Saving for tomorrow today

Published 10:14 pm Wednesday, April 18, 2018

I’m working my way to hit the two-year mark at the Suffolk News-Herald. Needless to say, retirement is the last thing on my mind. It’s hard enough right now to put some life into my savings account, let alone prepare for a chapter in my life that’s so far away it’s practically fiction.

The 2018 Retirement Savings survey by GOBankingRates showed that I am by no means the only millennial focused solely on the day-to-day. The personal finance resource surveyed adults across the United States to find out how much the average citizen has stashed for retirement. It turns out, however, that millennials have gotten more foresight.

Three Google Consumer Surveys were made for millennials, people of Generation X and Baby Boomers, with 1,000 respondents per group. Everyone was asked the same question: “By your best estimate, how much money do you have saved for retirement?”

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According to GoBankingRates.com, 57 percent of millennials — ages 18 to 34 — surveyed have either $0 set aside or less than $10,000. Our age bracket also has the highest percentage of respondents with $0 saved among different the age groups at 18 percent.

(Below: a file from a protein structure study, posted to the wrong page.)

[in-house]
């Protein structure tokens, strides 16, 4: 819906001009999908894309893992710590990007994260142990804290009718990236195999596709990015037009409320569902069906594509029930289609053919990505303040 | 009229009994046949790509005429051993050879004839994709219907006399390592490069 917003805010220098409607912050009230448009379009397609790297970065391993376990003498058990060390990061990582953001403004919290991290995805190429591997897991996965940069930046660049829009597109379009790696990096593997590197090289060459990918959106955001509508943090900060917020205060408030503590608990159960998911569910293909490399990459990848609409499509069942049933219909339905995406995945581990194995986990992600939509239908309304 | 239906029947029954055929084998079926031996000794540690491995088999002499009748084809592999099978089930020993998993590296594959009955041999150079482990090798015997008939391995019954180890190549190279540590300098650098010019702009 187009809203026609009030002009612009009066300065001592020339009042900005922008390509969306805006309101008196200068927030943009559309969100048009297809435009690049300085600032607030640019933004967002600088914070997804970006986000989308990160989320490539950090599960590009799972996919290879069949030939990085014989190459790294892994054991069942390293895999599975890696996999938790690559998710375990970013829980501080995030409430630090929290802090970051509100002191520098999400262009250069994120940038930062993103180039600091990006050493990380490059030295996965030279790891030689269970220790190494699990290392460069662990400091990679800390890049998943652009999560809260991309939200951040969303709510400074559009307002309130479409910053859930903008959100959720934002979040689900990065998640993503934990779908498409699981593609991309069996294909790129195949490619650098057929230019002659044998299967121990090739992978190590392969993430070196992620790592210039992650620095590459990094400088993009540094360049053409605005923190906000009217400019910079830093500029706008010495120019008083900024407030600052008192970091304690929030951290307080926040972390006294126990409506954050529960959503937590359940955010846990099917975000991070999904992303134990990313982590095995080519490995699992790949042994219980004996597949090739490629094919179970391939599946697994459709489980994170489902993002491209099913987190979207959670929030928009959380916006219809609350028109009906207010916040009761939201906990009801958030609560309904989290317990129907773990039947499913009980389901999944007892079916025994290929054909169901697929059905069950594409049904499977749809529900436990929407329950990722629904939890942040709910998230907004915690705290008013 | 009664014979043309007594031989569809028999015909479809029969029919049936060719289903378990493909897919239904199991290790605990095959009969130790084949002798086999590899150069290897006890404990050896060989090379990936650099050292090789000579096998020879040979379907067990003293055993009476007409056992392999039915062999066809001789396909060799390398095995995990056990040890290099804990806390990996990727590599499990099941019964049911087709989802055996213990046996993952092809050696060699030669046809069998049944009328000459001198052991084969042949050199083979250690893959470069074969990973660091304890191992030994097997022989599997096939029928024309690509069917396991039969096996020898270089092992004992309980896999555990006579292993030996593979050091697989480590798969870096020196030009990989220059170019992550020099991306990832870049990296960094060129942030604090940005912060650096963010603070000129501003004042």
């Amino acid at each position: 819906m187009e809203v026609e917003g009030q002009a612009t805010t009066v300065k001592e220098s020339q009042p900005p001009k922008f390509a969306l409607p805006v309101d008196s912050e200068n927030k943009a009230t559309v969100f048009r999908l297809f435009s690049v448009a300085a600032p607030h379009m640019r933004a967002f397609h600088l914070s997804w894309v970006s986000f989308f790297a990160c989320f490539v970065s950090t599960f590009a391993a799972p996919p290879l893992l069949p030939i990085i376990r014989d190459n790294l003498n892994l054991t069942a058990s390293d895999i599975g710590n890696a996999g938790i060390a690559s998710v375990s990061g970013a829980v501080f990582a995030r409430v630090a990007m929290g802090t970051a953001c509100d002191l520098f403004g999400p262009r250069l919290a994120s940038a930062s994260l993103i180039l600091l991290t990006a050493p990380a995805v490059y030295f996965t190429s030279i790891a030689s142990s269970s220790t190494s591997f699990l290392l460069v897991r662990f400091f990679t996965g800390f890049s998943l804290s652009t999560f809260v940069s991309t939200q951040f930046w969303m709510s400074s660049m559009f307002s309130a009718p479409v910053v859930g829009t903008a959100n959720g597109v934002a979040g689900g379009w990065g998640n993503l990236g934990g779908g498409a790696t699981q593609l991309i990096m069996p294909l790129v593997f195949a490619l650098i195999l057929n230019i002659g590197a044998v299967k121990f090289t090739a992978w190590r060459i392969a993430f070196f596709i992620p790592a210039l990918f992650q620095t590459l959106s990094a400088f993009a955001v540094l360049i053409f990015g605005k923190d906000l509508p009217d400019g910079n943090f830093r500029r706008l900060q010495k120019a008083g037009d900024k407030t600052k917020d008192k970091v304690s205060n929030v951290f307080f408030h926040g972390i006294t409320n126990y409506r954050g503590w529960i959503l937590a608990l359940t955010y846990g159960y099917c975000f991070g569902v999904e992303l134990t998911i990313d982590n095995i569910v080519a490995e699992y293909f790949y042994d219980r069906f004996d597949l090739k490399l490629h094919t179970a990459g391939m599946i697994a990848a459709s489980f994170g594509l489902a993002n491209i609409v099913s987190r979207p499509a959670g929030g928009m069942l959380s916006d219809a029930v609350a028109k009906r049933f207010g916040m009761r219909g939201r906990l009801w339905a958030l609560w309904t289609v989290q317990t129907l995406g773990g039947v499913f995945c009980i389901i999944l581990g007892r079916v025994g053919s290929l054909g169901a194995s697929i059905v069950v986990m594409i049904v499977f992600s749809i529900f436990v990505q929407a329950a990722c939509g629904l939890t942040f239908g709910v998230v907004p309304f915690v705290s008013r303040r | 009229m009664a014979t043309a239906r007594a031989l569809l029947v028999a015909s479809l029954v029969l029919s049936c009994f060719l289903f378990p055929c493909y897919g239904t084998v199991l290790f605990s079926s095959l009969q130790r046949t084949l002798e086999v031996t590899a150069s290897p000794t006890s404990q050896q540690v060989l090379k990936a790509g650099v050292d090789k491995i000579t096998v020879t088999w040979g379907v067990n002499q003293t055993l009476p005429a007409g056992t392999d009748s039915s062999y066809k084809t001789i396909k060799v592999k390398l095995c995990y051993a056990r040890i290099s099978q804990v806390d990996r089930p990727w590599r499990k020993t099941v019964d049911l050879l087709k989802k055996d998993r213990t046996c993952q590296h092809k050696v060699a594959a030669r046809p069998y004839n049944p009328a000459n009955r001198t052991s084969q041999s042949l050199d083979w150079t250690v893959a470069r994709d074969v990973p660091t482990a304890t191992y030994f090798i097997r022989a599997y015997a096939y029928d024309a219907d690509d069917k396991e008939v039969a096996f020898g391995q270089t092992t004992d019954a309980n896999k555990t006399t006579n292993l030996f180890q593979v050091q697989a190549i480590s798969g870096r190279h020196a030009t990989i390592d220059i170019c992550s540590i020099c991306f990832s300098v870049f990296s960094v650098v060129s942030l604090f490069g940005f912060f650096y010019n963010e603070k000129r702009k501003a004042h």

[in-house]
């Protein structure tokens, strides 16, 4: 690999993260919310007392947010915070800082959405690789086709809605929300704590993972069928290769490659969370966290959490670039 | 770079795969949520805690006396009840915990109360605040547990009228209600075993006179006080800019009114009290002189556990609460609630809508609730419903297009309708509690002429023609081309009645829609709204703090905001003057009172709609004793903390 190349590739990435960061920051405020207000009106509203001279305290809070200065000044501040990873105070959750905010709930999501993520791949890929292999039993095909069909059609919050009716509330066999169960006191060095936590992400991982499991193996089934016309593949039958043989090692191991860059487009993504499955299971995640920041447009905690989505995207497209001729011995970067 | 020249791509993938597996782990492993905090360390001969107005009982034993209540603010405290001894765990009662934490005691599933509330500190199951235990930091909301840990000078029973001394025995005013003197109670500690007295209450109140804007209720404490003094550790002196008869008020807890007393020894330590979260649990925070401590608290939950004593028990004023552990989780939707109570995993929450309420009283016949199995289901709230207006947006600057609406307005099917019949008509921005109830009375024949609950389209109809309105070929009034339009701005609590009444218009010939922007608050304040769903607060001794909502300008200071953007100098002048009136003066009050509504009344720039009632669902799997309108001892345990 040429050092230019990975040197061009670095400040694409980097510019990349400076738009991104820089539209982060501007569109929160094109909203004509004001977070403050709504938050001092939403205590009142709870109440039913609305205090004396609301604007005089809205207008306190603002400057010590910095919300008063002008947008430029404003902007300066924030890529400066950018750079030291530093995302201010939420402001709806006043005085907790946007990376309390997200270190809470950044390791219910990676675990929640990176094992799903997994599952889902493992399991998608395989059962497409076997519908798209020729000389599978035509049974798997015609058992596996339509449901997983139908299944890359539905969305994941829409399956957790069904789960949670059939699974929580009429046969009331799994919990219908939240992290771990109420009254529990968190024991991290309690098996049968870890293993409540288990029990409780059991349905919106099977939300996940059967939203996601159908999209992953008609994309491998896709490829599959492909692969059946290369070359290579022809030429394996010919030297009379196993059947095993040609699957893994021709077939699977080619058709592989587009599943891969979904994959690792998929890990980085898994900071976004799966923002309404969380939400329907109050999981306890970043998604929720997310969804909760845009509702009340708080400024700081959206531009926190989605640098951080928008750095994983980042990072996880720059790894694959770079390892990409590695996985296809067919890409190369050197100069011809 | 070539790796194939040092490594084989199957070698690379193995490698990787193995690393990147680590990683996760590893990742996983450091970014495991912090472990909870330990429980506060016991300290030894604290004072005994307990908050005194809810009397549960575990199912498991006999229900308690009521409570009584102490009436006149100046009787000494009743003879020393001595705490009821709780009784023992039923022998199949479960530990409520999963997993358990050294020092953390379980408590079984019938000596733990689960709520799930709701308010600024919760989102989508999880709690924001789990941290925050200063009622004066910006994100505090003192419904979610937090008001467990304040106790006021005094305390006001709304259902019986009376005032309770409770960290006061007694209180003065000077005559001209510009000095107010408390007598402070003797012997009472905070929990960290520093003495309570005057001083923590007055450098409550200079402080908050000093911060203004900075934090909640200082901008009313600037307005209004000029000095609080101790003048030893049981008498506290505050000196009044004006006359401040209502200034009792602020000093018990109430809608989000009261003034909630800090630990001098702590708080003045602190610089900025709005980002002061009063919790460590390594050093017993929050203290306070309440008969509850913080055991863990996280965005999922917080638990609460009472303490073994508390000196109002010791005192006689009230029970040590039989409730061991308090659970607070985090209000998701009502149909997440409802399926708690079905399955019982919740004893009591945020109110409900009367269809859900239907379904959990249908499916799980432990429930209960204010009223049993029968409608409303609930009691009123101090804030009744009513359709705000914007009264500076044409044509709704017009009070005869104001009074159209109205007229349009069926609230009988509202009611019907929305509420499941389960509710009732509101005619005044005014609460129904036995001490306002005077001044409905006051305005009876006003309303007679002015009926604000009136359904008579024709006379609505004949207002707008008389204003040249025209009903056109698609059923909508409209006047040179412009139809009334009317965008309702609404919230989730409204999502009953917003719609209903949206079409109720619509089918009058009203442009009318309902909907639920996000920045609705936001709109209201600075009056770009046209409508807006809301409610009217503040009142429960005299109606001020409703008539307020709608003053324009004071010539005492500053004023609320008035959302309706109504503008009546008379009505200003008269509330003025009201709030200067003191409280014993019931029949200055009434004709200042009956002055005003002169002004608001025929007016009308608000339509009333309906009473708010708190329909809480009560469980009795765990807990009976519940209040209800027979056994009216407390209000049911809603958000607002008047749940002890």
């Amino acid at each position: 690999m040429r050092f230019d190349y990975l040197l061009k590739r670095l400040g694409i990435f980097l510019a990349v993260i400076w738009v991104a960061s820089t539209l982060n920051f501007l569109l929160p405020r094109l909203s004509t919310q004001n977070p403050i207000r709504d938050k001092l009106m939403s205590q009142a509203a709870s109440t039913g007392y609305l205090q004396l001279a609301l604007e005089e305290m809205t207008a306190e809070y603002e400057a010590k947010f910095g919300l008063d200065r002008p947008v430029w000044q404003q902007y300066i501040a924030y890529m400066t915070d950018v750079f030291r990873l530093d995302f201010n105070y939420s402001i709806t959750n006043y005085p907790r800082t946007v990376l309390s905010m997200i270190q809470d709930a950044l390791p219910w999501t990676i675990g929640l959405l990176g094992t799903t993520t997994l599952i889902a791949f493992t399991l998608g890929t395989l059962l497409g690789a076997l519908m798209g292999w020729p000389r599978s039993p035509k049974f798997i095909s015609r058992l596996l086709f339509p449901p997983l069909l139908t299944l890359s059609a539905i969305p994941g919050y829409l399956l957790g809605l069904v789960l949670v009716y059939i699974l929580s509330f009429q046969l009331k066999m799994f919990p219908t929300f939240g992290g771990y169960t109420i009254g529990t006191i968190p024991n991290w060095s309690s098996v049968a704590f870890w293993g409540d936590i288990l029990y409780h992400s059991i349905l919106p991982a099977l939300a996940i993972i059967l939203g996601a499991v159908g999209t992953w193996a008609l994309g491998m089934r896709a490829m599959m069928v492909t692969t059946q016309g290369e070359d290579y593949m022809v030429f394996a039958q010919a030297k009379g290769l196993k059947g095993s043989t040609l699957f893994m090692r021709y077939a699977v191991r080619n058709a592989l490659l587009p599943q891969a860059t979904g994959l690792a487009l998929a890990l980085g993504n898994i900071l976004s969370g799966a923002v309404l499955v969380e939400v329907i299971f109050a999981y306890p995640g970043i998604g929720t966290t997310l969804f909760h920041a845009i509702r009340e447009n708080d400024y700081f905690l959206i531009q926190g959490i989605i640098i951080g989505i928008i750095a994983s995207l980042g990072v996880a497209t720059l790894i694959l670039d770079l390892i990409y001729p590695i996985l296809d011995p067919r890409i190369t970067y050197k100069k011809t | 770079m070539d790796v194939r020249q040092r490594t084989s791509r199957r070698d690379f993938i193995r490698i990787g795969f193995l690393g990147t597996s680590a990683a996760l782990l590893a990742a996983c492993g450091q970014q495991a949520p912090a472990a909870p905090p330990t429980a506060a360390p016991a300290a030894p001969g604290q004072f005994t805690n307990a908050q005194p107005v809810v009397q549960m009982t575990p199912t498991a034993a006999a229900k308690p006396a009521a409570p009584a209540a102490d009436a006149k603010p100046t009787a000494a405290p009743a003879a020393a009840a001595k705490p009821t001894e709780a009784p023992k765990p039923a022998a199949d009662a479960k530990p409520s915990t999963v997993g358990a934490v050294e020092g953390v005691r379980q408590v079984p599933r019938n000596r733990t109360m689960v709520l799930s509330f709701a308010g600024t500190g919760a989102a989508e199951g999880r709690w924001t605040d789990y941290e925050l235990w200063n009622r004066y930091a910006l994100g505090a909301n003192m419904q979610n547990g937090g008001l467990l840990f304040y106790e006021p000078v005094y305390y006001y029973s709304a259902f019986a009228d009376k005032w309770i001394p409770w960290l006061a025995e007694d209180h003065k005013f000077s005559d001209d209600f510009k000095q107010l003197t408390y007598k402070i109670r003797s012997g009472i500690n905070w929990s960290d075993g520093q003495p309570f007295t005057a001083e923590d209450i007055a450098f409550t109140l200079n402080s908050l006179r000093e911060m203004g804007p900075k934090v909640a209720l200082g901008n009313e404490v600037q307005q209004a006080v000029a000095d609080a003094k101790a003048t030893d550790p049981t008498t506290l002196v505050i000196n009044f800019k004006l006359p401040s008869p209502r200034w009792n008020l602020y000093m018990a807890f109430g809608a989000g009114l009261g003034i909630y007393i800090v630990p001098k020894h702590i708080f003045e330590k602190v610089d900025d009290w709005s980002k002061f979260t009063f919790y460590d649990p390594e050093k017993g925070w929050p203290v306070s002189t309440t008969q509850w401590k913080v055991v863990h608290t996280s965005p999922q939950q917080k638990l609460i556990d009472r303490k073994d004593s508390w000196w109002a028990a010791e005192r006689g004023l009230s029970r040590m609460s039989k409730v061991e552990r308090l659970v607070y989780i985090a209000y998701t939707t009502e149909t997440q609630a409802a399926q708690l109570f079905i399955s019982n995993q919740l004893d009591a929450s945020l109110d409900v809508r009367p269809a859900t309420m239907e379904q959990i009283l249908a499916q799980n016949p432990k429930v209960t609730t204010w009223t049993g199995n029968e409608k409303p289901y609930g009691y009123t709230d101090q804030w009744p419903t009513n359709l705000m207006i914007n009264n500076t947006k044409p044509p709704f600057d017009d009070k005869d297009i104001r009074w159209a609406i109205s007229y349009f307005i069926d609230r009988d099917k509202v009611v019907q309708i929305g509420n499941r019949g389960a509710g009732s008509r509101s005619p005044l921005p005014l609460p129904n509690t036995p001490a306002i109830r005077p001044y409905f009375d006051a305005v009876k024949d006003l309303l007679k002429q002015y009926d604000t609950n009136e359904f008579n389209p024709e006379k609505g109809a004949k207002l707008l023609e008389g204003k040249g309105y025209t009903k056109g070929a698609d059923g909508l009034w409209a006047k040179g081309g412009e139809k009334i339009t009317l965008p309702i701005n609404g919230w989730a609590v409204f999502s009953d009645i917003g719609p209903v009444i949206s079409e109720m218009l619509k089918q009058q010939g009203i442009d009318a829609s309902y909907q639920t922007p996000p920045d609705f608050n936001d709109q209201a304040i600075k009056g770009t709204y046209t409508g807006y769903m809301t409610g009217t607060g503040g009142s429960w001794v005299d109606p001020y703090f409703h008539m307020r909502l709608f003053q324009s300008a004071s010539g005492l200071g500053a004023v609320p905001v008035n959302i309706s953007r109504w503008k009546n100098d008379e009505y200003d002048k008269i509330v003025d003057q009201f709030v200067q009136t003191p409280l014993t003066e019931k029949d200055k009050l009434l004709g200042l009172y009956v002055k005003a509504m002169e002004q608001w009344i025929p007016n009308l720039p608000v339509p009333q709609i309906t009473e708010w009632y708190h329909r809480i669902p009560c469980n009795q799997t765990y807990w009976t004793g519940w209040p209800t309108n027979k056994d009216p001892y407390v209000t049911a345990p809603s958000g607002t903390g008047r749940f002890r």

This makes sense considering my age bracket is young, newer to the workforce and further from retirement. But what’s interesting is that the total percentage of millennials with nothing or less than $10,000 saved actually shrank from 71 percent last year to 57 percent this year. The percentage of my generation with $300,000 or more saved also went up from 5 to 9 percent.

GOBankingRates conducted a separate survey through Survata of 1,000 adults with nothing saved for retirement, asking each of them for their main reason as to why they have no retirement savings.

About 40 percent of these adults said they didn’t make enough money to save, which was the most common reason. The runner-up for about 25 percent of the respondents was that they were already struggling to pay their bills.

About 10 percent said they wouldn’t need retirement savings and that they used their savings account for emergencies. Their jobs also didn’t offer retirement plans.

The survey made me think about the future. The results made me imagine what my savings account was going to look like when I’m half a century old, what I want my life to look like at that point and what it’s going to take to make that happen.

Maybe it’s not a bad idea to save more of my paycheck for the future.